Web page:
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Thread: Collision

  1. #21
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    Default Re: Collision

    If you knew the Island you wouldn't be saying that. I let 6 of the surveyors off the vessel I was on as they were clamouring to go, they came back more sober than what they went ashore if that was possible. JWS
    Last edited by j.sabourn; 20th June 2017 at 08:55 AM.

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    Default Re: Collision

    ##on my ist deep sea trip we ran from chermainus...sailed 13th of feb arriving sydney nsw march 16 ...a fair run......i was interested in navigation and the 2nd mate told me the arrival date if we had not a lot of bad weather......the day before we arrived i chatted to him and he stated by a certain time we would see the landmass of oz and sydney heads......s ure enough there it was ......cappy mystified at this wondrous calculation......that was a decent run a month down to oz in the lee of pitcairn to secure timber on deck a day or so.....those were very carefree days of my life and happy ......duff every sunday and sundays at sea......my only responsability tatties and veg and strapping up ......jeez like valhalla.....all on a 5 hatch geordie tramp ..the world was my lobster ....cappy

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  5. #23
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    Default Re: Collision

    Crayfish out here Cappy delicious. Bet you didn't get your Lobster Thermidor in Runcimans, would have been lobster paste in a piece of last weeks bread. I know 56 pilgrim street became a night club after the big move to Glasgow. Is it still a night club? Cheers JWS.

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    Default Re: Collision

    I was sailing North up the North Sea on a Tanker, On my Port bow appeared a container ship. on a steady bearing sailing out of Felixstowe.
    So there was a possibility of a collision, I was the stand on vessel. I called him on VHF, asking him to take avoiding action as we would soon be colliding,
    An Asiatic voice replied, "I alter course for no one,"
    I said , "Is the Master on the Bridge?"
    Voice says, " No, Captain sleeping"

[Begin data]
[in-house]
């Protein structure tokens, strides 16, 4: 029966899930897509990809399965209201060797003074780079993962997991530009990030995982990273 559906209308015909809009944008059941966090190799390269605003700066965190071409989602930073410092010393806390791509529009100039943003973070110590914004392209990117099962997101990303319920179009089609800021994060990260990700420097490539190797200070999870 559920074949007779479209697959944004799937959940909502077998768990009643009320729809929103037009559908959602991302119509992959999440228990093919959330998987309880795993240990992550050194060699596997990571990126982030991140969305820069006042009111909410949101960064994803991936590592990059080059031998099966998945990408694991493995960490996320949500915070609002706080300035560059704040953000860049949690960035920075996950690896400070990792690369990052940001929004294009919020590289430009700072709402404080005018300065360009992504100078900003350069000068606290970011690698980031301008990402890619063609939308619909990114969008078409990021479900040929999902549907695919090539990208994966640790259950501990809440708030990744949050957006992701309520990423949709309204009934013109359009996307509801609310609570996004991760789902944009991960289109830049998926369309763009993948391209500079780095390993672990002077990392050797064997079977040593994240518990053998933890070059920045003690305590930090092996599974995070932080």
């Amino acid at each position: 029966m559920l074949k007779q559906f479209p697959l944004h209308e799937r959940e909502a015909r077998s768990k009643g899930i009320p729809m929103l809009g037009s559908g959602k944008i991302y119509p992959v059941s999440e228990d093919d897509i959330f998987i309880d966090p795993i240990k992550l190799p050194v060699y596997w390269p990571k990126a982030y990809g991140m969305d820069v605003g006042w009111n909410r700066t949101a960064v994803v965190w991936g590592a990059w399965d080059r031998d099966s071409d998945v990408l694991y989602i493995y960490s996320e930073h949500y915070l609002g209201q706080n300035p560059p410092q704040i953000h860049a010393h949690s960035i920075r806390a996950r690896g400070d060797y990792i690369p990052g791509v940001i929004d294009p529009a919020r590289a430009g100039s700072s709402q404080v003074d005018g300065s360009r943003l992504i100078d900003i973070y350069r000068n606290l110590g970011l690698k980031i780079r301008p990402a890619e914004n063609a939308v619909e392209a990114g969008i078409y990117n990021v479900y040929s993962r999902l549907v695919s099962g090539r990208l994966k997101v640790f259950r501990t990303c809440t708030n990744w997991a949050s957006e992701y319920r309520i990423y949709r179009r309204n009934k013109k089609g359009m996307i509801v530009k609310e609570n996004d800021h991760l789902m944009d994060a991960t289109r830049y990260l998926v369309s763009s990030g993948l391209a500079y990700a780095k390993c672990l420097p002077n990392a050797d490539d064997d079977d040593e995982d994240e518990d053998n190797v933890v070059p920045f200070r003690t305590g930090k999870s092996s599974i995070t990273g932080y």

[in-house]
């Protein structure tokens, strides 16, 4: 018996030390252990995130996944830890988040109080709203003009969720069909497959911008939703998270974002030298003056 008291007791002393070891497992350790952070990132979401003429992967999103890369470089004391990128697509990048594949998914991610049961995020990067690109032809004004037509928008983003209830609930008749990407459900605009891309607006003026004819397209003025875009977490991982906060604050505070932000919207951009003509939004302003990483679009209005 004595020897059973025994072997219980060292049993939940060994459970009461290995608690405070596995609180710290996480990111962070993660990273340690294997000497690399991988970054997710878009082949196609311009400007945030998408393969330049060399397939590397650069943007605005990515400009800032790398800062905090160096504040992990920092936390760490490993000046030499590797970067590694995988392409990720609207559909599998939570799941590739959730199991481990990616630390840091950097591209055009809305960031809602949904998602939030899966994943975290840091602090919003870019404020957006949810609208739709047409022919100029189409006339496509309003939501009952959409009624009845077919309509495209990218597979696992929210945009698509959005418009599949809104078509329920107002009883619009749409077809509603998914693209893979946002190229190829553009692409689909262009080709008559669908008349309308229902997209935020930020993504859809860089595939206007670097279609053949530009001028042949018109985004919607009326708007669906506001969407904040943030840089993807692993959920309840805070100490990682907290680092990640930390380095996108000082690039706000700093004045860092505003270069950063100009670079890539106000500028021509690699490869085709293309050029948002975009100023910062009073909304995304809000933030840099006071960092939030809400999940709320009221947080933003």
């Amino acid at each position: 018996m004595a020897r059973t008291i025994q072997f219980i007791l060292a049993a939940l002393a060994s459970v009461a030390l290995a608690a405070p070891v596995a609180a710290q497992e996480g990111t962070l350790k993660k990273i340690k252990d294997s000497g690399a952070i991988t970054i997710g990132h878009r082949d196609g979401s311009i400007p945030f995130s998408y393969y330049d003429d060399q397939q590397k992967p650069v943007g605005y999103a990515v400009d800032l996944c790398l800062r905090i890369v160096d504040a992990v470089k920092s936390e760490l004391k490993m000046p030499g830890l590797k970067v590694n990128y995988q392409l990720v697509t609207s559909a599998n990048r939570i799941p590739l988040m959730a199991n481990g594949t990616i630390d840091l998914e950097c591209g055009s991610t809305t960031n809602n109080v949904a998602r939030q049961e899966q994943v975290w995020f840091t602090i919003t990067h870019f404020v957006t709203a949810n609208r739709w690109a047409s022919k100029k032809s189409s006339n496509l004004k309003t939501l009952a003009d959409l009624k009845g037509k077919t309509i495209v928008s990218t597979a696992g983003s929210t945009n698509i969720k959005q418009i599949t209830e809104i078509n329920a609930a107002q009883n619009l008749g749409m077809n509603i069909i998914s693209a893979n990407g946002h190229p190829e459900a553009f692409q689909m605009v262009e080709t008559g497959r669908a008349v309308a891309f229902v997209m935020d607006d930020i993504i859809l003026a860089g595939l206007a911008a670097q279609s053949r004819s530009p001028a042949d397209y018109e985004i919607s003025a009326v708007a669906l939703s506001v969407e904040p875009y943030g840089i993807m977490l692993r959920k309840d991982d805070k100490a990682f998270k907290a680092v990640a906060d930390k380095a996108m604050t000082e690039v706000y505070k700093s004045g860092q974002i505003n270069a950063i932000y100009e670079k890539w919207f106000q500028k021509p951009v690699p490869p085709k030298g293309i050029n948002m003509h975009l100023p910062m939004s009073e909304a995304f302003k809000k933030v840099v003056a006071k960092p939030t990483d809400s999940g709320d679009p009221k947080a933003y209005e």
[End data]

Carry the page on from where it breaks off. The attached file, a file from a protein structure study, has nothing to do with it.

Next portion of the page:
Me, "Then alter course or we will collide in a few minutes,"
    "Captain tell me, do not alter course for anyone, and do not disturb,"
    I said , "He will be very disturbed when he collides with a tanker".
    So I decided it was a waste of time, Me, "Do NOT alter course, I will alter". I went hard a starboard and took a complete round turn out of her and brought her back onto my original course, by that time the Container ship was now on my Starboard bow and out of harms way.

    I had another Overtaking ship coming up my port side in the North Sea, when southbound towards Dover. and closing , closer and closer. It was during the night,
    I shone the Aldis lamp right through his bridge and wheelhouse, No signs of life, I shone it on all the decks, again no sign of life. I could read his name. I was calling his name on VHF, No reply. again I had to go hard a starboard before her hit me and then take a complete round turn out of her and back to my original course, by that time he had gone ahead of me and was on the starboard bow going quite fast.
    I called Dover Coast Guard and reported that the ship was unmanned on the bridge and gave the name and funnel markings.
    Dover said they could do nothing about it. as many ships put them on auto steering and then all turn in.
    So there are a lot of maniacs out there. The day of the good Navigator is fast disappearing.
    Brian


    The VHF is a good way to avoid situations, if you know you are talking to the right ship. Usually a flash on the Aldis lamp shows them who they are,.
    Sometimes you hear, "Ship on my port bow, ship on my port bow, get out of my way, " then a dozen voices come on, Am I the ship , where are you or which one are you , I have five ships on my bow. and so on , and total confusion.